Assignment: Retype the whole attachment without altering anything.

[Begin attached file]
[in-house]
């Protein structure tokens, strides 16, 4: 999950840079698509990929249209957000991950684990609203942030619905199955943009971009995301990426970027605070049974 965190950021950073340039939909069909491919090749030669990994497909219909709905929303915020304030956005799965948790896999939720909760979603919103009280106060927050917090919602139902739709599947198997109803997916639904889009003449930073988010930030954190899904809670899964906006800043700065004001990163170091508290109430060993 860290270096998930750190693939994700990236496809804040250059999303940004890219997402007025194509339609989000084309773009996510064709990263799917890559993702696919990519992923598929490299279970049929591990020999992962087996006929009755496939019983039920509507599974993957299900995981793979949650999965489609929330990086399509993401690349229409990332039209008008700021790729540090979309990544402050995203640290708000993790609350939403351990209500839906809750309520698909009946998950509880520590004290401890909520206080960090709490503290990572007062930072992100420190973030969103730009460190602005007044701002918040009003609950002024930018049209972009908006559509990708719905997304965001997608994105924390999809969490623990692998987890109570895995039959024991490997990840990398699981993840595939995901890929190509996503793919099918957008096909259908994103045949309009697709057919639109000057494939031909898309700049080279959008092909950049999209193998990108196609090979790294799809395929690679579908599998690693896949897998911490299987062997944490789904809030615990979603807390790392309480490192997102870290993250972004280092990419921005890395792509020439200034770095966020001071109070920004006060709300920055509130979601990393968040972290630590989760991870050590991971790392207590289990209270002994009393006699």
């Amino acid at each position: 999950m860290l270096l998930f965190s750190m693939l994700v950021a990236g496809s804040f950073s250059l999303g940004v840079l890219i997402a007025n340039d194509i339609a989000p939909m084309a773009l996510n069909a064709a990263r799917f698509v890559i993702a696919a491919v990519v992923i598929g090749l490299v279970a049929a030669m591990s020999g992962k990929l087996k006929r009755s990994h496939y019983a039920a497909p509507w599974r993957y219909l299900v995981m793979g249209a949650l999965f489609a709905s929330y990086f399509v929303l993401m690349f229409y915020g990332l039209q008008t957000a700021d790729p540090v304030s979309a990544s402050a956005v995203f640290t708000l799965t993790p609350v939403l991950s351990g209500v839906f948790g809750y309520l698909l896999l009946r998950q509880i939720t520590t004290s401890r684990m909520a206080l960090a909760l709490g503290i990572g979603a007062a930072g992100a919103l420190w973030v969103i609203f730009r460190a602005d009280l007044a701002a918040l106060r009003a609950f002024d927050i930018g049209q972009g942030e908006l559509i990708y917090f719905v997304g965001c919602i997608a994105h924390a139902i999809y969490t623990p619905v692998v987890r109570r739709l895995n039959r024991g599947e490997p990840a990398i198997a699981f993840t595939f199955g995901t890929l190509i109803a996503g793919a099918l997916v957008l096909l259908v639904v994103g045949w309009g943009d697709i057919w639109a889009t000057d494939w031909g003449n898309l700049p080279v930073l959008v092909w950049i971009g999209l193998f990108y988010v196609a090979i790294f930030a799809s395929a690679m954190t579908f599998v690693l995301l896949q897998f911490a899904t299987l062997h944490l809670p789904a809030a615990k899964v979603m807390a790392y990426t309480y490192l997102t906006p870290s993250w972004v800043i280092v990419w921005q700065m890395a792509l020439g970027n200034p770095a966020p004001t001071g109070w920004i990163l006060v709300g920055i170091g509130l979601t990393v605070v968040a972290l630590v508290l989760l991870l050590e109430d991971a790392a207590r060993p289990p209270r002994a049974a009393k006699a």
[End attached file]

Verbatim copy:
[in-house]
């Protein structure tokens, strides 16, 4: 999950840079698509990929249209957000991950684990609203942030619905199955943009971009995301990426970027605070049974 965190950021950073340039939909069909491919090749030669990994497909219909709905929303915020304030956005799965948790896999939720909760979603919103009280106060927050917090919602139902739709599947198997109803997916639904889009003449930073988010930030954190899904809670899964906006800043700065004001990163170091508290109430060993 860290270096998930750190693939994700990236496809804040250059999303940004890219997402007025194509339609989000084309773009996510064709990263799917890559993702696919990519992923598929490299279970049929591990020999992962087996006929009755496939019983039920509507599974993957299900995981793979949650999965489609929330990086399509993401690349229409990332039209008008700021790729540090979309990544402050995203640290708000993790609350939403351990209500839906809750309520698909009946998950509880520590004290401890909520206080960090709490503290990572007062930072992100420190973030969103730009460190602005007044701002918040009003609950002024930018049209972009908006559509990708719905997304965001997608994105924390999809969490623990692998987890109570895995039959024991490997990840990398699981993840595939995901890929190509996503793919099918957008096909259908994103045949309009697709057919639109000057494939031909898309700049080279959008092909950049999209193998990108196609090979790294799809395929690679579908599998690693896949897998911490299987062997944490789904809030615990979603807390790392309480490192997102870290993250972004280092990419921005890395792509020439200034770095966020001071109070920004006060709300920055509130979601990393968040972290630590989760991870050590991971790392207590289990209270002994009393006699």
């Amino acid at each position: 999950m860290l270096l998930f965190s750190m693939l994700v950021a990236g496809s804040f950073s250059l999303g940004v840079l890219i997402a007025n340039d194509i339609a989000p939909m084309a773009l996510n069909a064709a990263r799917f698509v890559i993702a696919a491919v990519v992923i598929g090749l490299v279970a049929a030669m591990s020999g992962k990929l087996k006929r009755s990994h496939y019983a039920a497909p509507w599974r993957y219909l299900v995981m793979g249209a949650l999965f489609a709905s929330y990086f399509v929303l993401m690349f229409y915020g990332l039209q008008t957000a700021d790729p540090v304030s979309a990544s402050a956005v995203f640290t708000l799965t993790p609350v939403l991950s351990g209500v839906f948790g809750y309520l698909l896999l009946r998950q509880i939720t520590t004290s401890r684990m909520a206080l960090a909760l709490g503290i990572g979603a007062a930072g992100a919103l420190w973030v969103i609203f730009r460190a602005d009280l007044a701002a918040l106060r009003a609950f002024d927050i930018g049209q972009g942030e908006l559509i990708y917090f719905v997304g965001c919602i997608a994105h924390a139902i999809y969490t623990p619905v692998v987890r109570r739709l895995n039959r024991g599947e490997p990840a990398i198997a699981f993840t595939f199955g995901t890929l190509i109803a996503g793919a099918l997916v957008l096909l259908v639904v994103g045949w309009g943009d697709i057919w639109a889009t000057d494939w031909g003449n898309l700049p080279v930073l959008v092909w950049i971009g999209l193998f990108y988010v196609a090979i790294f930030a799809s395929a690679m954190t579908f599998v690693l995301l896949q897998f911490a899904t299987l062997h944490l809670p789904a809030a615990k899964v979603m807390a790392y990426t309480y490192l997102t906006p870290s993250w972004v800043i280092v990419w921005q700065m890395a792509l020439g970027n200034p770095a966020p004001t001071g109070w920004i990163l006060v709300g920055i170091g509130l979601t990393v605070v968040a972290l630590v508290l989760l991870l050590e109430d991971a790392a207590r060993p289990p209270r002994a049974a009393k006699a």